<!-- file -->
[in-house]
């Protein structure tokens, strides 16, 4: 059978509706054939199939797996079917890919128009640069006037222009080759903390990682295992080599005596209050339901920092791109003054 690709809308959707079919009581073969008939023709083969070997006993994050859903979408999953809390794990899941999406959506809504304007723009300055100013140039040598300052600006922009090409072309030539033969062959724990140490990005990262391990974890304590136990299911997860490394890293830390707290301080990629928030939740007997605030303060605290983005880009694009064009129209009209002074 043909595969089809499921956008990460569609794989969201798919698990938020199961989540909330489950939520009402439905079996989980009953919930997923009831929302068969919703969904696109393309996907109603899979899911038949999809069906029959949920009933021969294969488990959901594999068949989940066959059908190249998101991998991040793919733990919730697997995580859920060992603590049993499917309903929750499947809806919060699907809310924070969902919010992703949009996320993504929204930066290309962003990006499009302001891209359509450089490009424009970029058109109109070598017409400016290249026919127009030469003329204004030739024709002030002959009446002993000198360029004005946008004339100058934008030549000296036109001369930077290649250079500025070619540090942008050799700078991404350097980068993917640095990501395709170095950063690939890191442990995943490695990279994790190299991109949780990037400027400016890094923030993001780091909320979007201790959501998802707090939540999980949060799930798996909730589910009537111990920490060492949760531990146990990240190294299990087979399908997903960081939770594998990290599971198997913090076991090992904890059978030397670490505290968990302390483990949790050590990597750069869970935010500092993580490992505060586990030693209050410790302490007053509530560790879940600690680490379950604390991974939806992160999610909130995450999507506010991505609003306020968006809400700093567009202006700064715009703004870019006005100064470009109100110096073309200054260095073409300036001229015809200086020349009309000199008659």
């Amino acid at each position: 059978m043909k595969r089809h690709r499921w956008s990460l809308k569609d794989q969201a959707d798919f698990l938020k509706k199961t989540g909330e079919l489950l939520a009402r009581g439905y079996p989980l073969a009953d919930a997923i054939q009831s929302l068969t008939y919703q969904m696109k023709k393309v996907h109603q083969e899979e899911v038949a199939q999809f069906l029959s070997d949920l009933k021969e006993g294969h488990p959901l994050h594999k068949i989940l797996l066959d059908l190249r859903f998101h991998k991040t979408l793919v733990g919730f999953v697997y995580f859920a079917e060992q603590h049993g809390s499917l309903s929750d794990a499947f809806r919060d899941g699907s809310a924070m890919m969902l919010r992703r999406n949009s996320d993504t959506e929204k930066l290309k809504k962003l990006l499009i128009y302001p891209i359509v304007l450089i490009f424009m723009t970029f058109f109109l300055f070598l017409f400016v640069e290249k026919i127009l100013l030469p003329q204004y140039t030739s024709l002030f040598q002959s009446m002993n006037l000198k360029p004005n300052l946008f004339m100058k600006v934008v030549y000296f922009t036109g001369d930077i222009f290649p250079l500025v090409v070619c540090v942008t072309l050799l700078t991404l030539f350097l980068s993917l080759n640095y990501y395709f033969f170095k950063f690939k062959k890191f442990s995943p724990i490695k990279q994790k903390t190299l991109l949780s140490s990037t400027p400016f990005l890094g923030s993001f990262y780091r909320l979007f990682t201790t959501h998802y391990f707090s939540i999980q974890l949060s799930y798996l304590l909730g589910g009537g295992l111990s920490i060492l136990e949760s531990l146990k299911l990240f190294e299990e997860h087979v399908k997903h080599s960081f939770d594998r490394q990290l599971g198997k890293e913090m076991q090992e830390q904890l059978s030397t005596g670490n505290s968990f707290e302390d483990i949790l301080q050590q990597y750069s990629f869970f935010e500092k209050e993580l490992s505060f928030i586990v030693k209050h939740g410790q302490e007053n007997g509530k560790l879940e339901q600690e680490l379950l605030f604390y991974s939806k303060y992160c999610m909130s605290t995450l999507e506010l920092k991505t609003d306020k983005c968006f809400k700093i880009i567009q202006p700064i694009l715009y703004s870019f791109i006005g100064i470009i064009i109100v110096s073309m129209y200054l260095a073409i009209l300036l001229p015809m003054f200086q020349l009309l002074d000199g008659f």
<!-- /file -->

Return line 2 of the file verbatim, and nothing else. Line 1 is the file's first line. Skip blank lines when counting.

């Protein structure tokens, strides 16, 4: 059978509706054939199939797996079917890919128009640069006037222009080759903390990682295992080599005596209050339901920092791109003054 690709809308959707079919009581073969008939023709083969070997006993994050859903979408999953809390794990899941999406959506809504304007723009300055100013140039040598300052600006922009090409072309030539033969062959724990140490990005990262391990974890304590136990299911997860490394890293830390707290301080990629928030939740007997605030303060605290983005880009694009064009129209009209002074 043909595969089809499921956008990460569609794989969201798919698990938020199961989540909330489950939520009402439905079996989980009953919930997923009831929302068969919703969904696109393309996907109603899979899911038949999809069906029959949920009933021969294969488990959901594999068949989940066959059908190249998101991998991040793919733990919730697997995580859920060992603590049993499917309903929750499947809806919060699907809310924070969902919010992703949009996320993504929204930066290309962003990006499009302001891209359509450089490009424009970029058109109109070598017409400016290249026919127009030469003329204004030739024709002030002959009446002993000198360029004005946008004339100058934008030549000296036109001369930077290649250079500025070619540090942008050799700078991404350097980068993917640095990501395709170095950063690939890191442990995943490695990279994790190299991109949780990037400027400016890094923030993001780091909320979007201790959501998802707090939540999980949060799930798996909730589910009537111990920490060492949760531990146990990240190294299990087979399908997903960081939770594998990290599971198997913090076991090992904890059978030397670490505290968990302390483990949790050590990597750069869970935010500092993580490992505060586990030693209050410790302490007053509530560790879940600690680490379950604390991974939806992160999610909130995450999507506010991505609003306020968006809400700093567009202006700064715009703004870019006005100064470009109100110096073309200054260095073409300036001229015809200086020349009309000199008659």